Let The Training Begin for Mountain Biking 2013

I am not a bad ass. These guys are bad asses. That or they are stupid. Actually, I applaud these guys for challenging their bravery and being great athletes. Check out this Red Bull downhill mountain biking event and you’ll agree. The only thing I don’t like about this video is watching people manipulate the landscape. Seriously, check out the size of that boulder they break off. Must be in Utah. Do they have enough turf like that to be sacrificing it? Honestly, I don’t know the answer. Do you? If so, please share.
I doubt many of you know that I like mountain biking just as much as I like rowing boats and fishing. I didn’t do much of it this past summer, not even in the past four or five years. Life got in the way. But I’m committing to a return and I want to participate in another 24-hour race. I rode in the 24 Hours of Rappleje several years back, then wrote a story for The New York Times about it. Thought maybe all of you would enjoy that read, so I’m attaching it here. Also have the video here for you, so check it out.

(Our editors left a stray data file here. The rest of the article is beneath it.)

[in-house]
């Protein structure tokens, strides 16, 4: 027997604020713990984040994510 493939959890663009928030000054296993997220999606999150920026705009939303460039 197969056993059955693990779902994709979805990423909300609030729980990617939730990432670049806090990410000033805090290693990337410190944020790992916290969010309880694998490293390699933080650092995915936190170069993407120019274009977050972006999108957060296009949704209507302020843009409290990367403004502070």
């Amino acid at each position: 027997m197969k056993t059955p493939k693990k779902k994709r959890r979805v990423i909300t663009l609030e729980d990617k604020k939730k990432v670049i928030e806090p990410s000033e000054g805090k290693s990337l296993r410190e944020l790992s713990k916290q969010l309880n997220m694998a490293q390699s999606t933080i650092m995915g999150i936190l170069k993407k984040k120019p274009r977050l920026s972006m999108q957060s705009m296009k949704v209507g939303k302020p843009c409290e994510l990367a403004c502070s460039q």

24 Hours of Rapelje … by Greg Thomas

From The New York Times June 2007

RAPELJE, Mont.—It was after high noon in Montana’s broad, central expanse and from my vantage, perched on the seat of a mountain bike, I could see two riders ahead, turning from a dusty cow path onto pavement and the final leg of their first brutal lap.

Traversing rolling hills of knee-high native grass, under an immensity of blue sky and a variety of puffy popcorn clouds, this much was clear: I couldn’t catch those mountain bike racers before the check-in and that meant I would finish the first lap in the seventh annual 24 Hours of Rapelje in dead last place, behind 131 other riders. I was dealing with that reality when another rider shouted, “On your left,” and passed at speed. For the first time in my life, I’d been lapped.